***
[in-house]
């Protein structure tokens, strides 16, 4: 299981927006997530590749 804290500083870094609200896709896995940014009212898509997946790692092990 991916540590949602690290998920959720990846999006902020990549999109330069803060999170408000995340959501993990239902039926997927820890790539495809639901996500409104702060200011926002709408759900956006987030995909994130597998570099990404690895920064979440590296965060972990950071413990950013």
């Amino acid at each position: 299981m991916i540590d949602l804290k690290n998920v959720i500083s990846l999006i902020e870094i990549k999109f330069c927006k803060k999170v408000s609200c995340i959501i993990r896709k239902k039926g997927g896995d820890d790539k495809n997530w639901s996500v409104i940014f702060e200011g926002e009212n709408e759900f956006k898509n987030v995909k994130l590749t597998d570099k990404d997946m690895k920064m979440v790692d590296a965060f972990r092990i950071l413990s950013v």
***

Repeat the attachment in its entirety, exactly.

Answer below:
[in-house]
């Protein structure tokens, strides 16, 4: 299981927006997530590749 804290500083870094609200896709896995940014009212898509997946790692092990 991916540590949602690290998920959720990846999006902020990549999109330069803060999170408000995340959501993990239902039926997927820890790539495809639901996500409104702060200011926002709408759900956006987030995909994130597998570099990404690895920064979440590296965060972990950071413990950013």
């Amino acid at each position: 299981m991916i540590d949602l804290k690290n998920v959720i500083s990846l999006i902020e870094i990549k999109f330069c927006k803060k999170v408000s609200c995340i959501i993990r896709k239902k039926g997927g896995d820890d790539k495809n997530w639901s996500v409104i940014f702060e200011g926002e009212n709408e759900f956006k898509n987030v995909k994130l590749t597998d570099k990404d997946m690895k920064m979440v790692d590296a965060f972990r092990i950071l413990s950013v």